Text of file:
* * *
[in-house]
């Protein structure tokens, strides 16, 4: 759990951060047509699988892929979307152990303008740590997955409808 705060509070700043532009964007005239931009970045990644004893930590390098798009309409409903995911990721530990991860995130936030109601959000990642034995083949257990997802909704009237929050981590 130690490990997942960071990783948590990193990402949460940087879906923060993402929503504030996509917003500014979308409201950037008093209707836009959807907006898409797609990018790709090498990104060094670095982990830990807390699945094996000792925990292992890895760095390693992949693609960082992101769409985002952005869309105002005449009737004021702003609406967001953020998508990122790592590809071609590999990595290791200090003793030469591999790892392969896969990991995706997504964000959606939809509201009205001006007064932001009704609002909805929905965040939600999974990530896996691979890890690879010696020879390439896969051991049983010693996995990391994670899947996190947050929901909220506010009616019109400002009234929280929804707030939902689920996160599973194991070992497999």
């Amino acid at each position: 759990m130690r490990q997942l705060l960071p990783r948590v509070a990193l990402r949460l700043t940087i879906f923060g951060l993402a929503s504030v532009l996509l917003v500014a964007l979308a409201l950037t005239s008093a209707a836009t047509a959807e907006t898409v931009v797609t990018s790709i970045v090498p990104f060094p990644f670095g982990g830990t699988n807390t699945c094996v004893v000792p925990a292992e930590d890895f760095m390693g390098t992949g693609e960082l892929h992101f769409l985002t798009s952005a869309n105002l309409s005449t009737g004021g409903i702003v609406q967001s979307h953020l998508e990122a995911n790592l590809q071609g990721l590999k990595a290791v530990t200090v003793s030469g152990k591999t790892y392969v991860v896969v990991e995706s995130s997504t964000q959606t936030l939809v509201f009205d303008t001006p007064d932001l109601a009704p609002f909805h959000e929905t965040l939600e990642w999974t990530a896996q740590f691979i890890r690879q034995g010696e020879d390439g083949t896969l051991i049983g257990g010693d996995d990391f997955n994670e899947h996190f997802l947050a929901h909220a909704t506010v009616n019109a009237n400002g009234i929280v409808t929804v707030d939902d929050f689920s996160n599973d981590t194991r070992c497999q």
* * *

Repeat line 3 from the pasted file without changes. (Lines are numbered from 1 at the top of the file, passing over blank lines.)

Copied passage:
């Amino acid at each position: 759990m130690r490990q997942l705060l960071p990783r948590v509070a990193l990402r949460l700043t940087i879906f923060g951060l993402a929503s504030v532009l996509l917003v500014a964007l979308a409201l950037t005239s008093a209707a836009t047509a959807e907006t898409v931009v797609t990018s790709i970045v090498p990104f060094p990644f670095g982990g830990t699988n807390t699945c094996v004893v000792p925990a292992e930590d890895f760095m390693g390098t992949g693609e960082l892929h992101f769409l985002t798009s952005a869309n105002l309409s005449t009737g004021g409903i702003v609406q967001s979307h953020l998508e990122a995911n790592l590809q071609g990721l590999k990595a290791v530990t200090v003793s030469g152990k591999t790892y392969v991860v896969v990991e995706s995130s997504t964000q959606t936030l939809v509201f009205d303008t001006p007064d932001l109601a009704p609002f909805h959000e929905t965040l939600e990642w999974t990530a896996q740590f691979i890890r690879q034995g010696e020879d390439g083949t896969l051991i049983g257990g010693d996995d990391f997955n994670e899947h996190f997802l947050a929901h909220a909704t506010v009616n019109a009237n400002g009234i929280v409808t929804v707030d939902d929050f689920s996160n599973d981590t194991r070992c497999q």